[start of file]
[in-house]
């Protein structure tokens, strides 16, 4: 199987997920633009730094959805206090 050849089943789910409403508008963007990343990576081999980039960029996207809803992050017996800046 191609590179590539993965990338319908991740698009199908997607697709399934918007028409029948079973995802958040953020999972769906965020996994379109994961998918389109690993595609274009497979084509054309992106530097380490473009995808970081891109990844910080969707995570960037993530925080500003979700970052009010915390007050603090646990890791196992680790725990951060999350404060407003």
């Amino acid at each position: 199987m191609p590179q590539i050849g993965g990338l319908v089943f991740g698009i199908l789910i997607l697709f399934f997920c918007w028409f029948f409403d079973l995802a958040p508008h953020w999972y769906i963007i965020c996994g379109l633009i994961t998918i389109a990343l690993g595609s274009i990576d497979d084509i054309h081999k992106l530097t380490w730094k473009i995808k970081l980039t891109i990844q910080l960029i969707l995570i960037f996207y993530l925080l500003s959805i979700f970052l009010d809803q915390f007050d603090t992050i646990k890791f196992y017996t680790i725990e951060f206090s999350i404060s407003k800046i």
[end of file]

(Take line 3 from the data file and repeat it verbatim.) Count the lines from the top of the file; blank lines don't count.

């Amino acid at each position: 199987m191609p590179q590539i050849g993965g990338l319908v089943f991740g698009i199908l789910i997607l697709f399934f997920c918007w028409f029948f409403d079973l995802a958040p508008h953020w999972y769906i963007i965020c996994g379109l633009i994961t998918i389109a990343l690993g595609s274009i990576d497979d084509i054309h081999k992106l530097t380490w730094k473009i995808k970081l980039t891109i990844q910080l960029i969707l995570i960037f996207y993530l925080l500003s959805i979700f970052l009010d809803q915390f007050d603090t992050i646990k890791f196992y017996t680790i725990e951060f206090s999350i404060s407003k800046i």